Rantings, reviews and lists from a person who structures half his life around obsessing over music.

Saturday, May 3, 2008

Boris - Smile (2008)

3.5 ★/7.0 - 7.9

From what I've heard, the American version of Smile has a more clear, focused and direct feel to it. But when it comes to the Japanese version, it's contrasting styles, inconsistency, and unwillingness to edit makes it feel like a challenging collection of oddball leftovers from Pink. What's strange is how Boris makes what should be a scattered, short-sighted and hard-to-follow collage of unrelated tracks somewhat enjoyable. It opens with a striking duo of immediacy that hardly characterizes the bulk of it's inaccessible content. "Message" is Boris doing TV On The Radio, Hendrix style: fuzzy drum-machine driven Electronica with violently disorienting guitar-noise solos and playful doo-wop chants. The following "Buzz-In" makes an exhilarating and primal leap back into Pink territory: careening drums, garage riffage and background tape loops tossing in a psychedelic edge. From then on though, Smile becomes a tough cookie to crack. It doesn't fail completely, but on your first few listens, it does fall apart. I still can't understand how the underwhelming "Flower Sun Rain" has become a fan-favorite, constantly regarded as "wrongly excluded" from Pink. It's pace is mind numbingly slow, Takeshi's poor vocal attempts at balladry comes off as bad karaoke and the intended melancholia that this is supposed to be supporting doesn't even have a memorable progression. "Shoot!", meanwhile, is just too irritatingly fuzzy to retain any listening value. But Boris will still be your favorite Japanese Indie/Ambient/Drone/Psychadelic/Noise/Metal band by default. As difficult as it may be to get through their unpredictable albums, no one can deny them their distinctiveness, especially in the context of their homeland, where their closest living relative is probably Boredoms (and even they would only qualify as a half-cousin, twice removed). That realization alone makes all their albums worthwhile in some way. As confounding as Smile may be at first, it's got a personality that keeps you fascinated, making it a grower. Eventually, the initial incomprehensibility of "Dead Destination" begins to reveal an unstoppable decimation of apocalyptic proportions and the closing "You Put Up Your Umbrella" can never forgiven for it's lame first half, but soars and swoons through enough mind-expanding jamming and breathless ambiance in it's second half to impress.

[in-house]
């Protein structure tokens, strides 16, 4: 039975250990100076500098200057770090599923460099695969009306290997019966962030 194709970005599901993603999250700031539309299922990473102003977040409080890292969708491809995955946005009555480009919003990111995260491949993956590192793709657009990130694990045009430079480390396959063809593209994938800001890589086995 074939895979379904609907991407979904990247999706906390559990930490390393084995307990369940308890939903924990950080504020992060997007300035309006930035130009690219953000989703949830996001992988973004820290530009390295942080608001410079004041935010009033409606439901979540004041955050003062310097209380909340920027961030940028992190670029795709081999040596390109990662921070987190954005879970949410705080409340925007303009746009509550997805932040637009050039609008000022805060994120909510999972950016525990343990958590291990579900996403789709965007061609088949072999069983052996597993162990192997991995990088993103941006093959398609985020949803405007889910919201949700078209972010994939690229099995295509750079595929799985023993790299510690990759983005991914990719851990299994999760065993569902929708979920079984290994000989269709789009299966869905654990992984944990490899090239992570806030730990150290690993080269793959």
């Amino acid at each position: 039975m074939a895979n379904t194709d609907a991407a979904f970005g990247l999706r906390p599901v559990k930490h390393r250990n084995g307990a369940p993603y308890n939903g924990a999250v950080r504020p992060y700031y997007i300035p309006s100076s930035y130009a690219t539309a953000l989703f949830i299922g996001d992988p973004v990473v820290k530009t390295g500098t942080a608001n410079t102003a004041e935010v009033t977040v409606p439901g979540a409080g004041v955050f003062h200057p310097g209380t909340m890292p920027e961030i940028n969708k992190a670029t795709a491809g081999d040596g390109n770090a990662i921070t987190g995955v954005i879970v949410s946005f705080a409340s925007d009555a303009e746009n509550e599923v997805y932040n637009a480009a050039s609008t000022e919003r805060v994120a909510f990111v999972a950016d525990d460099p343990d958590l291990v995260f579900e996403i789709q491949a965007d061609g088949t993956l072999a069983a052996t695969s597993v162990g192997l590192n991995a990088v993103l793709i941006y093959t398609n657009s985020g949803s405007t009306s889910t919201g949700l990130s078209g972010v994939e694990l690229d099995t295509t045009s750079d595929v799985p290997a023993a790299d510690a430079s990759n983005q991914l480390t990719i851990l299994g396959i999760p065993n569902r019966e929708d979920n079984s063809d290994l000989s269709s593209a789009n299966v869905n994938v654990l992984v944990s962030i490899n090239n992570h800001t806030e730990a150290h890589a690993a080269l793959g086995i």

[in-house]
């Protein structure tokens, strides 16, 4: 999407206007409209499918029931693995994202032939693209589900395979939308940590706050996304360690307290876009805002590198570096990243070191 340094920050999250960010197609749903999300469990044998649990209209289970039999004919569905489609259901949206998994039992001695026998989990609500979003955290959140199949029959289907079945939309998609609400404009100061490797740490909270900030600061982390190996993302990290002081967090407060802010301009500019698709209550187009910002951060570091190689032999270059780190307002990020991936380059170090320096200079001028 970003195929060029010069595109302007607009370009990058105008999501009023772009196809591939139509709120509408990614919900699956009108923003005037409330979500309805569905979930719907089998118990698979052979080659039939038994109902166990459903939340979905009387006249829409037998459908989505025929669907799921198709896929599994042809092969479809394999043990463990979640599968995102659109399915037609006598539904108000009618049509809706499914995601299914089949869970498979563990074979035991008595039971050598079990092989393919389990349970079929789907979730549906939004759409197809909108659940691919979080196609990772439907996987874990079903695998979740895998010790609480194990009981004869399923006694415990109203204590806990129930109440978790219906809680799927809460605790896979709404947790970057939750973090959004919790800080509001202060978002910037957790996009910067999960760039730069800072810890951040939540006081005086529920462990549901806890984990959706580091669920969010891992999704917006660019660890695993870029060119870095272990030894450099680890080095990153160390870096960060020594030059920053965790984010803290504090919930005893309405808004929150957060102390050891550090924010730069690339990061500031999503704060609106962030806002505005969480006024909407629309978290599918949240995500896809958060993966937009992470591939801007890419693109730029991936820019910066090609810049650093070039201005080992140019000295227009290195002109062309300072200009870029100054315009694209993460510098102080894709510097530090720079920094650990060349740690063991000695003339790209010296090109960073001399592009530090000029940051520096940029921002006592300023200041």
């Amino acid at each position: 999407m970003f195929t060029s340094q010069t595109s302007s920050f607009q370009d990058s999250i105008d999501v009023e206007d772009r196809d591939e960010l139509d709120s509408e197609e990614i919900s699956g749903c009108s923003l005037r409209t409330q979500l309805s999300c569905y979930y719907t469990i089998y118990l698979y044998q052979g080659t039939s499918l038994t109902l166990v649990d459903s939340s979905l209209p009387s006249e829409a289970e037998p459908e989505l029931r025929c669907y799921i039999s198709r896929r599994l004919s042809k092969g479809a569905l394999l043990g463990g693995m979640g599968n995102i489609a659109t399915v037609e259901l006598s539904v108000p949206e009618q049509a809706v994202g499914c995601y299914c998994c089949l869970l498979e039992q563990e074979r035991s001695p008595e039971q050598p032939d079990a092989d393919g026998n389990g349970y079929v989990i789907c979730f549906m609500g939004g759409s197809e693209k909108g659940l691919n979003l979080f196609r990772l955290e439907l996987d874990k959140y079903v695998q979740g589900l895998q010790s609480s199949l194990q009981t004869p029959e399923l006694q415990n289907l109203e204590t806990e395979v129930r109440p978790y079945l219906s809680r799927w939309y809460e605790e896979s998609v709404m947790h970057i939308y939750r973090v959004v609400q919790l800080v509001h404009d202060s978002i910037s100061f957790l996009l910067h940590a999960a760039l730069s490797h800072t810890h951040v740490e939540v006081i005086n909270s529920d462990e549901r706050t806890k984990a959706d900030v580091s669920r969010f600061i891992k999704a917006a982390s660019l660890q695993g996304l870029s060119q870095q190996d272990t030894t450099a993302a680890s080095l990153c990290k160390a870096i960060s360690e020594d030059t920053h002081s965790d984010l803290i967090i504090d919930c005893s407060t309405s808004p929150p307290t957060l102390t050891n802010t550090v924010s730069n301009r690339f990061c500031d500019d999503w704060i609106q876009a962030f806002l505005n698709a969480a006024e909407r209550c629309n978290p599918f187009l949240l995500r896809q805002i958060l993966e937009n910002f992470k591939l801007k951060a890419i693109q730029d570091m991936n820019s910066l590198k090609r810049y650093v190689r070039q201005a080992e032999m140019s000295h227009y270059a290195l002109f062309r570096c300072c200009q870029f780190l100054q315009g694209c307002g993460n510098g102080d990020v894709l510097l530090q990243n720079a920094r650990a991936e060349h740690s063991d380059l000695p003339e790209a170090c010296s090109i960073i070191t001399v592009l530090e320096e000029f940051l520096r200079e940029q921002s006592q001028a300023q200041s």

The more you look at it, the more you realize Smile shouldn't be as good as it is. Pink was great because of it's cohesion and accessibility. It sounded like a work of labor and gave their experimentalism an aim and a recognizable identity. Here, the band sounds like they're once again shooting the shit, catering to no one and yet all the while, getting pretty close to Pink's greatness. Sure, it isn't very together, but taken as a collection of individual moments, it'll captivate.

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